Change of Heart by Jodi Picoult

I was just looking back over the books I've read in the past few months and knew that I'd missed writing about a few of them. My write up on Keeping Faith triggered my memory on this one. Change of Heart is another example of Picoult looking into faith issues. It also takes you on twists that you aren't expecting at all. It's a tricky subject this one. What would you do if a transplant heart was offered to your daughter by the very man who had killed your husband and other child? What would the court decide about allowing euthenasia on a death row inmate in a way to preserve organs specifically for that purpose? Why are there unexplained miracles happening around that prisoner's prison wing? I really didn't know where she was going with this one. I thought I knew, and then I didn't. I thought I knew again and then I didn't. Exactly why I'm loving her writing so much right now.

Keeping Faith by Jodi Picoult

I actually bought this one. Truthfully, I bought it because it was Jodi Picoult and it was in traditional paperback form which means it was cheap. I'm cheap, I know and fully admit it. I'd be so broke if I bought every book that I wanted to read. Keeping Faith is an earlier Picoult novel that has been re-released in this paperback form (mostly I think because of how popular her books have been of late.) You can tell that it is one of her earlier books. Her style is there, but it's not as established as it is now. The story is good and very interesting. It kept me going anyways. What I like about Picoult's writing is that you think you know where the story is going and then it takes a twist that leaves you questioning...maybe that isn't what you thought it was. The story centres around Faith, a little girl whose parents are going through a divorce. Strange things start to happen around Faith, raised with no religion but suddenly starts being the centre of faith healings. Faith healings themselves are interesting things. I know that there is a lot of crap out there, faking healings. I also know people who have been miraculously healed. I am someone who believes that God heals today. I'm not sure where Picoult stands in terms of belief in God, but she has been flirting with the theme now in more than one of her books that I've read.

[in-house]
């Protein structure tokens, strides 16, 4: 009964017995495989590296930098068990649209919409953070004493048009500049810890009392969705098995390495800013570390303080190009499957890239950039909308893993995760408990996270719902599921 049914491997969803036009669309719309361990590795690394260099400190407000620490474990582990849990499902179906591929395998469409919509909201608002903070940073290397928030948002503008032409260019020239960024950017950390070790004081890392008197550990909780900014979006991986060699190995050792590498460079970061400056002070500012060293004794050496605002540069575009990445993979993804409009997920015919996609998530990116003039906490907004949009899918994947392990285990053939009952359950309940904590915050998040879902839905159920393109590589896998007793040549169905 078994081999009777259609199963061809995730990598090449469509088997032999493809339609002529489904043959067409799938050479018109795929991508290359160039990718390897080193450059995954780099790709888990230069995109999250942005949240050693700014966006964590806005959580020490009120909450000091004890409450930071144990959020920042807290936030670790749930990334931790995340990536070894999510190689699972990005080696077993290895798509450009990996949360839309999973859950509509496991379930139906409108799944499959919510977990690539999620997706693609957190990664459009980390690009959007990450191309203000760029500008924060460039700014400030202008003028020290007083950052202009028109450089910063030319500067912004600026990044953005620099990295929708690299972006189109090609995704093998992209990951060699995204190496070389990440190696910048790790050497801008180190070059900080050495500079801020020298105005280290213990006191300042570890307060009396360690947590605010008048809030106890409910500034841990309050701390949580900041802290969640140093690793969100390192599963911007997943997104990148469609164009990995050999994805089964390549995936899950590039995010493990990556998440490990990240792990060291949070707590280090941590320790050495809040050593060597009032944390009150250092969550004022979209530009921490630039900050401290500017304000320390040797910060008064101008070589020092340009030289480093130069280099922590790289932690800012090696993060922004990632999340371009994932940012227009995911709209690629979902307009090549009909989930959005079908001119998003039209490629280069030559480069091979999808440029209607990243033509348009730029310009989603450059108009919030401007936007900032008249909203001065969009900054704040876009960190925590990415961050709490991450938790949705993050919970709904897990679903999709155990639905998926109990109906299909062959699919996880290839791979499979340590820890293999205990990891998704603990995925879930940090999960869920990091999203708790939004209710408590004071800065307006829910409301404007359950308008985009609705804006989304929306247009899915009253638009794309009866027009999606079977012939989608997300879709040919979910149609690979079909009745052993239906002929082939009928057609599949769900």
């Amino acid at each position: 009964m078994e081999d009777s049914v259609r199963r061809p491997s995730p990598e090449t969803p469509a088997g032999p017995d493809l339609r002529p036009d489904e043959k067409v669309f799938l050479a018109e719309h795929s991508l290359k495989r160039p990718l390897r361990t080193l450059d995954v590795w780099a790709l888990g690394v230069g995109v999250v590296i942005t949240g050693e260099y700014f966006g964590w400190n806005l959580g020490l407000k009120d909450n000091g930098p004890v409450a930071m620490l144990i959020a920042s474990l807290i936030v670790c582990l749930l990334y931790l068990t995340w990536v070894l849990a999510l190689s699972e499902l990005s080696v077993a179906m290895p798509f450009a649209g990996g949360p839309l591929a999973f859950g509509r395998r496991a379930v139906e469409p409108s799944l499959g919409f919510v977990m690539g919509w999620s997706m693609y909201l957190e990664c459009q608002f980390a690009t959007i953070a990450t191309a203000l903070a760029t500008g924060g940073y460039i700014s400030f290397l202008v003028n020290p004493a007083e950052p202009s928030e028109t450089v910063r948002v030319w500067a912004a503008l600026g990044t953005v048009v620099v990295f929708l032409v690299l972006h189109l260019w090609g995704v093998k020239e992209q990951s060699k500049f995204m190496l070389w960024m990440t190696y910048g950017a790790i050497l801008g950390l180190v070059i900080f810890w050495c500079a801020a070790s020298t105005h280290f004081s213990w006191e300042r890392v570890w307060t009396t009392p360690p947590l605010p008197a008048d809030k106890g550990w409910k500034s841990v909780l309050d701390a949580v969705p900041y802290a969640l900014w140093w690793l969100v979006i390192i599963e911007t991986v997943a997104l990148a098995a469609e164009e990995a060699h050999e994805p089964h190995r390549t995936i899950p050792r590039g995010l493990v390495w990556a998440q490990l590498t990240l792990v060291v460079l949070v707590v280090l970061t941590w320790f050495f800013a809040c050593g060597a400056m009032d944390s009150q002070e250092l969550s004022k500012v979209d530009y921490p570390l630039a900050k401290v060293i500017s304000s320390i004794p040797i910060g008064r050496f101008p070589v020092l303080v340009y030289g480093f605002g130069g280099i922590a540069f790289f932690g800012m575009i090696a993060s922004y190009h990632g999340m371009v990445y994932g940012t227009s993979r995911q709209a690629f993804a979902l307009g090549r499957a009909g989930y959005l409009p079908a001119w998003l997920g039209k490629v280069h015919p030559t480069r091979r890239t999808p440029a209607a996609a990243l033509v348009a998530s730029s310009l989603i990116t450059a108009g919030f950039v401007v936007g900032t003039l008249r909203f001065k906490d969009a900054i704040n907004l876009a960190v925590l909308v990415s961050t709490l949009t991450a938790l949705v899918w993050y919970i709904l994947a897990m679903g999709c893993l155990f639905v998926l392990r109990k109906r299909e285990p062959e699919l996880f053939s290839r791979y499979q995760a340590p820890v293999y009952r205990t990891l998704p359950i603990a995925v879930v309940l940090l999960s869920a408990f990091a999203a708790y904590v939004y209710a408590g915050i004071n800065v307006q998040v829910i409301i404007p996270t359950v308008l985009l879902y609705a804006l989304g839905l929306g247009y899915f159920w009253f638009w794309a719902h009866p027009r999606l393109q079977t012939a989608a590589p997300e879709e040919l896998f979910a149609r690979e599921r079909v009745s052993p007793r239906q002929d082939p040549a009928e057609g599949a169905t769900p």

Sunday, December 14, 2008

The Red Tent by Anita Diamant

Really, what hasn't already been said/discussed about The Red Tent? It has been big in book circles and clubs for the past few years. It's very well written. This is my second time reading it. For those of you out of the literature loop. It is the story of Dinah from the Book of Genesis. Dinah has a very short and sad mention in Genesis. She is the only daughter of Jacob. (Genesis 30:21) Her story is found in Genesis 34.
What I like about Diamant's writing is that it is very discriptive. She fills your whole senses with the atmosphere. Her's is feminist writing. While much has been said/written about Jacob and his son's, Diamant focuses on the women in his life. His wives and daughter. It's fascinating reading. I do have objections to some of the story that just seems a bit unlikely (would Dinah really run into her brother Joseph in Egypt?). I also wonder if Jacob's tribe would be so focused on other gods? I don't think they would be. This would be a wonderful book for a book study (and if I didn't have small children, I'd probably be part of one myself). I can feel myself starting to discuss these ideas on here, but without response, what's the point?

A Total Waste of Makeup by Kim Gruenfelder

Ahh, back to classic chic lit. Snatched from a library shelf this little gem was eaten up and enjoyed. As far as I can tell it is Gruenfelder's one and only foray into novel writing. As with much chic lit, it's already starting to date itself a little, but an enjoyable escape all the same.